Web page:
In terms of their shapes and décor, Russian distaffs (prialka) are unique even among other Slavic nations. Distaffs were used in Russia up until the 1930s. Researchers differ as to when exactly distaffs first appeared in Russia and when they began to be decorated: museums started collecting household items only in the 19th century. The oldest surviving distaff is in the collection of the All-Russian Decorative Art Museum, for example, and dates to the late 18th century.
Different types of Russian distaffs from the collection of the All-Russian Decorative Art MuseumElena Syomina/The All-Russian Decorative Art Museum
Usually, distaffs were made of a single solid piece of wood (spruce, aspen, birch and other hardwoods). The stump was used to make the horizontal base on which the spinner sat, and the trunk was used to make the column and the distaff’s blade, which were subsequently decorated. One-piece distaffs were widespread throughout the Russian North and Siberia.
In central Russia, especially along the banks of the Volga River, two-piece distaffs were more common. Instead of the blade, they had a comb, and their bases were decorated. After spinning, the distaff was taken apart and the base was hung on the wall as an ornament.
A girl usually got her first small distaff at the age of six. Russian women did their spinning from the end of November until the end of winter, while there was no field work to do. During that long period, while spinning they’d tell each other fairy tales and sometimes invite musicians to play for them.
A lady sewing, 1910Sergei Prokudin-Gorsky
Young women often held special 'parties', to which they would come with their distaffs. There they could boast how beautifully painted theirs were. Young men from neighboring villages would come to these 'parties' in search of a bride. An expensive and richly decorated distaff could serve as an 'indicator' of a prospective bride's wealth.
Distaffs were sold at fairs and cost a lot of money (say, 5 rubles or more, which was the price of a new pair of leather shoes in the early 20th century). Parents bought a distaff for their daughter as a dowry, or it could be an expensive gift from the groom. Often, distaff blades carry signatures of the craftsmen who made them or inscriptions dedicated to someone special.
Distaffs decorated in BorokElena Syomina/The All-Russian Decorative Art Museum
That is why distaffs, unlike other household items, were treated as legacy items and with much care. Also, this is why they are often well preserved (and can be found in many Russian museums).
Almost all distaffs that have survived to this day and form part of museum collections were decorated by professional craftsmen and come from specific locations known for their artistic traditions. These are the three best known location-specific artistic traditions:
Distaffs from Mezenornamika.com
In the very north of Russia, on the Mezen River, the village of Palaschsherye is a place where craftsmen painted distaffs in the archaic style inspired by primitive rock paintings. Using soot and clay, they depicted running deer and other animals, as well as various geometric patterns.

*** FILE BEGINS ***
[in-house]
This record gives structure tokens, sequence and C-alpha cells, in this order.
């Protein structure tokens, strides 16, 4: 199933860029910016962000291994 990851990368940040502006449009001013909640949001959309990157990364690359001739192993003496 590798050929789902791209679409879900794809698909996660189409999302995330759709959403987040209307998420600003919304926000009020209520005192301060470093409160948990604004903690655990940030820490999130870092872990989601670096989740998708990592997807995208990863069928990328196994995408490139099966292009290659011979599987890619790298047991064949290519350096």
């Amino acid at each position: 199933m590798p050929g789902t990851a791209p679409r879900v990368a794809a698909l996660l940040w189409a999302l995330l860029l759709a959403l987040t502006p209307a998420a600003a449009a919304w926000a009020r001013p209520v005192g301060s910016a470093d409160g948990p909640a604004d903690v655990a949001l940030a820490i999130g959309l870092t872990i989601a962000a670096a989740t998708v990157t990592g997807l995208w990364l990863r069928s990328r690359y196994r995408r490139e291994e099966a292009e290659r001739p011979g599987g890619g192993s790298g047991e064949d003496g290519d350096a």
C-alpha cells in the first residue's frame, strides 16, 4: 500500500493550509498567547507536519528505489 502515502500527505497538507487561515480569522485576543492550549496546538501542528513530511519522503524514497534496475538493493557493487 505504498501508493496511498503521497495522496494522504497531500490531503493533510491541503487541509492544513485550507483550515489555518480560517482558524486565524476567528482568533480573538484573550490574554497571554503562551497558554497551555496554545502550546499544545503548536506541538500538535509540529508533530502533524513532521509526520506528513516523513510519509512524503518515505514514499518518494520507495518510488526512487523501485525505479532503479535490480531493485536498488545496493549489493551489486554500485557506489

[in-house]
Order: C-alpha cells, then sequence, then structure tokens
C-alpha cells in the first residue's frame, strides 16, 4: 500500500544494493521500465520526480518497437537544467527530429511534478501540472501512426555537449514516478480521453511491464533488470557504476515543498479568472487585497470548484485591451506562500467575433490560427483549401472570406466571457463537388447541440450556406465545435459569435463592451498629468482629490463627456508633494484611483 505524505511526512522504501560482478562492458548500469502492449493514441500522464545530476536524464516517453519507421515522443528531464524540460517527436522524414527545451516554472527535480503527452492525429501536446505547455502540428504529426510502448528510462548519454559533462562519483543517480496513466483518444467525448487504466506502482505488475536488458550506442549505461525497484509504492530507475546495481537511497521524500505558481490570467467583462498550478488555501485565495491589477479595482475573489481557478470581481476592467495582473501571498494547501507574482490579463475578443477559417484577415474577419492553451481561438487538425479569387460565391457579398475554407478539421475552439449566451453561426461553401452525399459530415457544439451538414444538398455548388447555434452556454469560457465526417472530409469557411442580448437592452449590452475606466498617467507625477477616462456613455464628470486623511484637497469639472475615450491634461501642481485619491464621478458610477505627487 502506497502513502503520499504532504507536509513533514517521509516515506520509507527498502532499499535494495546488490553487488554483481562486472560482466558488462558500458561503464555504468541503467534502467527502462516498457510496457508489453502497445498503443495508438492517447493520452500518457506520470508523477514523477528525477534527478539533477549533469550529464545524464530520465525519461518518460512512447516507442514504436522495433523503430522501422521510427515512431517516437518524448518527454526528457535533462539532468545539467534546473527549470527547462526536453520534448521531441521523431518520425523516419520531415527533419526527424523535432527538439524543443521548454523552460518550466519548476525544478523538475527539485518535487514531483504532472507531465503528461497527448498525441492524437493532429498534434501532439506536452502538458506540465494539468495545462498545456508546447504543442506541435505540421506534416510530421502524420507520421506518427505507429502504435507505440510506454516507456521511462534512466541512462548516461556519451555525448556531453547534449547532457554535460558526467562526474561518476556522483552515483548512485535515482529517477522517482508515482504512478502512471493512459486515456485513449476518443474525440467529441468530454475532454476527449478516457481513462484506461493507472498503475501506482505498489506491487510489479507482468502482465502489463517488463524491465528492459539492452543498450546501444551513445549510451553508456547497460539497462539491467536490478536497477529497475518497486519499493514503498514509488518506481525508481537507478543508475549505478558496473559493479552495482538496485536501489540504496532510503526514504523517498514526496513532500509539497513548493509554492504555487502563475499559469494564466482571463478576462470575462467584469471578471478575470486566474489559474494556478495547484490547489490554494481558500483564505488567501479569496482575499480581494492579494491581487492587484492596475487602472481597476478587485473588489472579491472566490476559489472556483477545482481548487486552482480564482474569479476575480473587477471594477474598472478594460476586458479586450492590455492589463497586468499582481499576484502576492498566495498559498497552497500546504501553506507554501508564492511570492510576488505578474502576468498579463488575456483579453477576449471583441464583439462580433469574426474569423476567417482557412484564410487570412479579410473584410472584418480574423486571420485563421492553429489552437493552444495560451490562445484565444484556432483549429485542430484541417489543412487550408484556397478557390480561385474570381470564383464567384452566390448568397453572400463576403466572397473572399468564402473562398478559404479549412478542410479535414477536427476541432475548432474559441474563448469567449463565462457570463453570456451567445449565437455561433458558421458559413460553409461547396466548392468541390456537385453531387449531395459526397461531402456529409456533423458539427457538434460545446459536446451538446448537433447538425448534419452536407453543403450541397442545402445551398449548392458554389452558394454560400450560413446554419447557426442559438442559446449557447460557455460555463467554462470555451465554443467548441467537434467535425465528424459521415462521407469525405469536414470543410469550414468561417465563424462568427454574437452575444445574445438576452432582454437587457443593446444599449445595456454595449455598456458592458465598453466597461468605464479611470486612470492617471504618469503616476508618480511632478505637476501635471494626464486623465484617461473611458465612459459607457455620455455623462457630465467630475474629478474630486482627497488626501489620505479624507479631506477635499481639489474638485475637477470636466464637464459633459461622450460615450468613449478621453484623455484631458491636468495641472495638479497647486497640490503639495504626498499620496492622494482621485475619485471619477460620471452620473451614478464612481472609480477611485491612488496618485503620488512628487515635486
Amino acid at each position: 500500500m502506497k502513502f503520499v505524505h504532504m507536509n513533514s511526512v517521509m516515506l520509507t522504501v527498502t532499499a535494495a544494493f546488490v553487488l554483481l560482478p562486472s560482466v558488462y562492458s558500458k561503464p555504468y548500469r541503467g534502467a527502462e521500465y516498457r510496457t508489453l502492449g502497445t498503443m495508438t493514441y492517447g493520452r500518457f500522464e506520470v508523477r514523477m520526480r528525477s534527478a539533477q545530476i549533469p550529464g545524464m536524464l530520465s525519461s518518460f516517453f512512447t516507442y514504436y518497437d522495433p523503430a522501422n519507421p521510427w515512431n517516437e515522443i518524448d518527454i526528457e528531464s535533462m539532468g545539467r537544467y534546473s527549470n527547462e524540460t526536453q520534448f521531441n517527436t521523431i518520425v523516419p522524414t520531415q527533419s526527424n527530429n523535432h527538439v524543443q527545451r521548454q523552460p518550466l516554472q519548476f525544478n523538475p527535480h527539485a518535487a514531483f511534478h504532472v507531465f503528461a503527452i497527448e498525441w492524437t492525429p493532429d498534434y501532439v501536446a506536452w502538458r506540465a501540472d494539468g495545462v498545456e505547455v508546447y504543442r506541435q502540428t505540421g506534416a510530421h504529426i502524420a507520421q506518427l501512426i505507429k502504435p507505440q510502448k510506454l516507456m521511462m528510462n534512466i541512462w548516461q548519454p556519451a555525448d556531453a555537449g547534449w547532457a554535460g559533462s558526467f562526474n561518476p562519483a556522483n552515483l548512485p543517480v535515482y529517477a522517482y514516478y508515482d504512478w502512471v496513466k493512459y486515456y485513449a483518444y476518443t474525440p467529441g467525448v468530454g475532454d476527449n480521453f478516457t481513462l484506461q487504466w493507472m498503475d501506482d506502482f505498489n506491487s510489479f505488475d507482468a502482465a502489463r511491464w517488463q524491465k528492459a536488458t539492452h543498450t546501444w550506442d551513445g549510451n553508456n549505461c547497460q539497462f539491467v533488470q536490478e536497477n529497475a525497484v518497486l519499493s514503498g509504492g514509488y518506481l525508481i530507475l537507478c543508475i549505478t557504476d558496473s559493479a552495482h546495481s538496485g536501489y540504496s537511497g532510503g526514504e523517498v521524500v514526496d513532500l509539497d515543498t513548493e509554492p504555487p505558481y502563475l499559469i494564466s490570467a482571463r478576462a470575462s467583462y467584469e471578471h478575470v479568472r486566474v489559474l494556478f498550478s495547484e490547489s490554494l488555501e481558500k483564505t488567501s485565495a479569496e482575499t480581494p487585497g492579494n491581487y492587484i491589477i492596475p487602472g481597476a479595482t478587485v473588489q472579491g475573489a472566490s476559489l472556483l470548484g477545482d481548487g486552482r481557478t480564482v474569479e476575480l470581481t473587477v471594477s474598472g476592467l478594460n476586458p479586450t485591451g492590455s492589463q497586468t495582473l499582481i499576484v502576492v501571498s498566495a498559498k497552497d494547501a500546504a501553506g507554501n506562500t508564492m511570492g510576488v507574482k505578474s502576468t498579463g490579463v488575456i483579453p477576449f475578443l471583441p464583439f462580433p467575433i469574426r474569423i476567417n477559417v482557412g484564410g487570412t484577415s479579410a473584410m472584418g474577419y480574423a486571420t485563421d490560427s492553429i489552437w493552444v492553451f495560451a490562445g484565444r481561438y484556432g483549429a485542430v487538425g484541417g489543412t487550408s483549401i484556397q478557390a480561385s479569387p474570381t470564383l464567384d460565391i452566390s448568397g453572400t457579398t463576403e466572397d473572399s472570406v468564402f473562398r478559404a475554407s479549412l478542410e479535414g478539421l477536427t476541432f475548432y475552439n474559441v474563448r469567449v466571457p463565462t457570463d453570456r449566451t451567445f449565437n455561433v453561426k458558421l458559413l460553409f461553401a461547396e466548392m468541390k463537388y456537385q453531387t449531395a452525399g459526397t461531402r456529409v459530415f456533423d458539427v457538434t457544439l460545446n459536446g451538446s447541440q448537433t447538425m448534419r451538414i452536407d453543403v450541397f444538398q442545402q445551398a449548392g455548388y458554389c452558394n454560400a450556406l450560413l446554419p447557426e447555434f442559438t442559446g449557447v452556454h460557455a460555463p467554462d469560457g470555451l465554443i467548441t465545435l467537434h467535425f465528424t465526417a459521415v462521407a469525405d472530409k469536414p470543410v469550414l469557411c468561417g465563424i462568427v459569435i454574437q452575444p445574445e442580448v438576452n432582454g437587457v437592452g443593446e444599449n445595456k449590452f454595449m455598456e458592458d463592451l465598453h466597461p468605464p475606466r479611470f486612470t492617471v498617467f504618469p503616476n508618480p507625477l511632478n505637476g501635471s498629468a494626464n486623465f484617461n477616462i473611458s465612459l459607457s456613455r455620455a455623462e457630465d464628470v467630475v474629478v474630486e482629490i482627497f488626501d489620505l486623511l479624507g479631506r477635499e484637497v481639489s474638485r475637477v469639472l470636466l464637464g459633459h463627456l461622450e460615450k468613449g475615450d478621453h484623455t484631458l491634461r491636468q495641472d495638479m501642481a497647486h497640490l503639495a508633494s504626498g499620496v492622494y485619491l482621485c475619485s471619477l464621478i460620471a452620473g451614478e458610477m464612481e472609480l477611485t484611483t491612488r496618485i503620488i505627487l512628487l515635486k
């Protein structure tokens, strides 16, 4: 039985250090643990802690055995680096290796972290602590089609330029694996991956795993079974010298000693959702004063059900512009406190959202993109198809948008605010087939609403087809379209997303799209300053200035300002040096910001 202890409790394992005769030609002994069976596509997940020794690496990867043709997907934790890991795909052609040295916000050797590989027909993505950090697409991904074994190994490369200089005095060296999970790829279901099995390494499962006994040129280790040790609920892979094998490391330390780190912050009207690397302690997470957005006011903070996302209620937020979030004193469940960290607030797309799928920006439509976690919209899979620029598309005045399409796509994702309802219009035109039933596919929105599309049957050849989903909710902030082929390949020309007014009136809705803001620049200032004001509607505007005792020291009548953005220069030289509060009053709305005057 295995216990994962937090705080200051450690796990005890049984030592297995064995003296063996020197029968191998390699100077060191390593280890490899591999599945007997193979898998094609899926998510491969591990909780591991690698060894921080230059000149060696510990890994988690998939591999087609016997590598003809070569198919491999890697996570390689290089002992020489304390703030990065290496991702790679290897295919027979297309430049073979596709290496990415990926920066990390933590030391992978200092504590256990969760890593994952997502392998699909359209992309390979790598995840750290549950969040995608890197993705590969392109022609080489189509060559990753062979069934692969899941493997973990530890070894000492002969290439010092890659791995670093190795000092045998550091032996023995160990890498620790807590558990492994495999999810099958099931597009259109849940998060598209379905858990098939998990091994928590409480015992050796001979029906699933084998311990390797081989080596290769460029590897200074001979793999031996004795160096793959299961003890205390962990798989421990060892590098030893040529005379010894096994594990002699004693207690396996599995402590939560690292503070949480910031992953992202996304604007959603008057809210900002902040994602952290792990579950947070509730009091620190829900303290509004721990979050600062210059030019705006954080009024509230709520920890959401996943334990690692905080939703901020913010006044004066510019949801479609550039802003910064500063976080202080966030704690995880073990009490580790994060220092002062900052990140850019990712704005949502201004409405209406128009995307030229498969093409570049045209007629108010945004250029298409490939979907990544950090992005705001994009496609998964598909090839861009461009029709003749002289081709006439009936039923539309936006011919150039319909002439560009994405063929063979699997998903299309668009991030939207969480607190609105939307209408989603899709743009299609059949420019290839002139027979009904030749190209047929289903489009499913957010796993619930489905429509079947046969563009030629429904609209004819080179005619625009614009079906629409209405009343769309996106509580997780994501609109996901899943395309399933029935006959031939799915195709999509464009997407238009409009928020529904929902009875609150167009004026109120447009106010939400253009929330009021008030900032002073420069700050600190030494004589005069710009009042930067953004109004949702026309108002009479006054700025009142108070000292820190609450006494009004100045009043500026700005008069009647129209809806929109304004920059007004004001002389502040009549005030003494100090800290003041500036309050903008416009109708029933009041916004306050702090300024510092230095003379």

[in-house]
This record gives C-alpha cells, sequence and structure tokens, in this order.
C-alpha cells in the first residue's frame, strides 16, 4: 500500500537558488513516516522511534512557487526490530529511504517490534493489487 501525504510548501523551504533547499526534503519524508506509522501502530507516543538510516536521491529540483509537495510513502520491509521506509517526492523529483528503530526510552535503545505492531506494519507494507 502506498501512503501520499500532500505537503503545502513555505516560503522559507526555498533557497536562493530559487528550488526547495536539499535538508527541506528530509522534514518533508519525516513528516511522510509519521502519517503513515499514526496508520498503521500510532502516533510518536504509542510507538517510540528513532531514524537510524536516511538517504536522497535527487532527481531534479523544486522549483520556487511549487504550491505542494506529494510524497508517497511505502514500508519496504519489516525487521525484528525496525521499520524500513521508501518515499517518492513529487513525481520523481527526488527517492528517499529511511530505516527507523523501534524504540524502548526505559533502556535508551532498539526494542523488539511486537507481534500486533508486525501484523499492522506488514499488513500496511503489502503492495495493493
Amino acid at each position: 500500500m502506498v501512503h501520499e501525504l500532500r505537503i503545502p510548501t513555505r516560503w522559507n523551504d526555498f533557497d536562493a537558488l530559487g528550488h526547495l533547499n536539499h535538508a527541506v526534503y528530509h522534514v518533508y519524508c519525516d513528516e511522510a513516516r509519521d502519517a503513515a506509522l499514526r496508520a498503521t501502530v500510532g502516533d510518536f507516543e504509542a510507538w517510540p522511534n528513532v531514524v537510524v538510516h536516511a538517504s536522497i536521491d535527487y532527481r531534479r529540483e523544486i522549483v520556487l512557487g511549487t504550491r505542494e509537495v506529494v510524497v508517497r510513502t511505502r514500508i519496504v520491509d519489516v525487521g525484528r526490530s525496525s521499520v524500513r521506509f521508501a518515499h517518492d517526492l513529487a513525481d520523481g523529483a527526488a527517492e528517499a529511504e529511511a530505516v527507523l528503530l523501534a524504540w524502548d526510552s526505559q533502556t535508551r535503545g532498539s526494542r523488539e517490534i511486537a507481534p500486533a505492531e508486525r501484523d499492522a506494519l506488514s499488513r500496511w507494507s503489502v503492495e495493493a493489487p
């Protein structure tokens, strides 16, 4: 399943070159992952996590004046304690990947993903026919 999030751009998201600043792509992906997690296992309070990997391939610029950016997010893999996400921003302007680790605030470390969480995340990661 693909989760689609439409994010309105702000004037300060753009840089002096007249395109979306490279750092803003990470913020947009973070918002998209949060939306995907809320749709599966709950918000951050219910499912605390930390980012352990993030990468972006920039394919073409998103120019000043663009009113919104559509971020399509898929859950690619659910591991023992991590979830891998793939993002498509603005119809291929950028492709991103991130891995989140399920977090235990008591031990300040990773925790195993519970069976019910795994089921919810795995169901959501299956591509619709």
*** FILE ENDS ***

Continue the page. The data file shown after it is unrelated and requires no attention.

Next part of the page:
Borok distaffElena Syomina/The All-Russian Decorative Art Museum
Another major center in the Russian north was the Northern Dvina River. The villages of Permogorye and Borok were home to entire dynasties of talented craftsmen. They often used gold leaf in their paintings, depicting floral ornaments, as well as the tree of life and birds of paradise. In addition, distaffs were often decorated with festive scenes and symbols, especially wedding carts.
Gorodets style of carving (R) and paintingornamika.com
In the village of Gorodets on the Volga River in the 18th century craftsmen began to decorate distaffs with carvings. For inlays they used bog oak, whose trunks had a long time been submerged in river water and acquired a beautiful black color.
Later, in the 19th century, local craftsmen switched to painting. Gorodets distaffs were considered very fashionable; unlike northern craftsmen, these masters preferred depicting modern scenes that featured carriages and dandies in city clothes.
Today, distaffs are back in fashion, but now they are appreciated as a unique object of art and interior décor: many modern designers create wall objects using folk art motifs.
Distaffs exhibition in ZIMA restaurant in LondonOpen Collection fund
In the 1990s, museums stopped sending expeditions to the Russian North: a sufficient number of exhibits had already been collected. However, private individuals continued to seek out handicraft items, including decorated distaffs.
Famous antique collectors from Moscow, Alexei and Ksenia Nikitin, purchased their first distaff in Vologda Region in 2004, and now they have about 1,000 items in their collection. They organize exhibitions of household items throughout Russia.
Russia Beyond would like to thank the All-Russian Decorative Art Museum, which boasts one of the largest and most unique collections of folk art in Russia, and in particular Natalya Denisova, an art historian, deputy head of the museum's Education Center, for their help in preparing this article.
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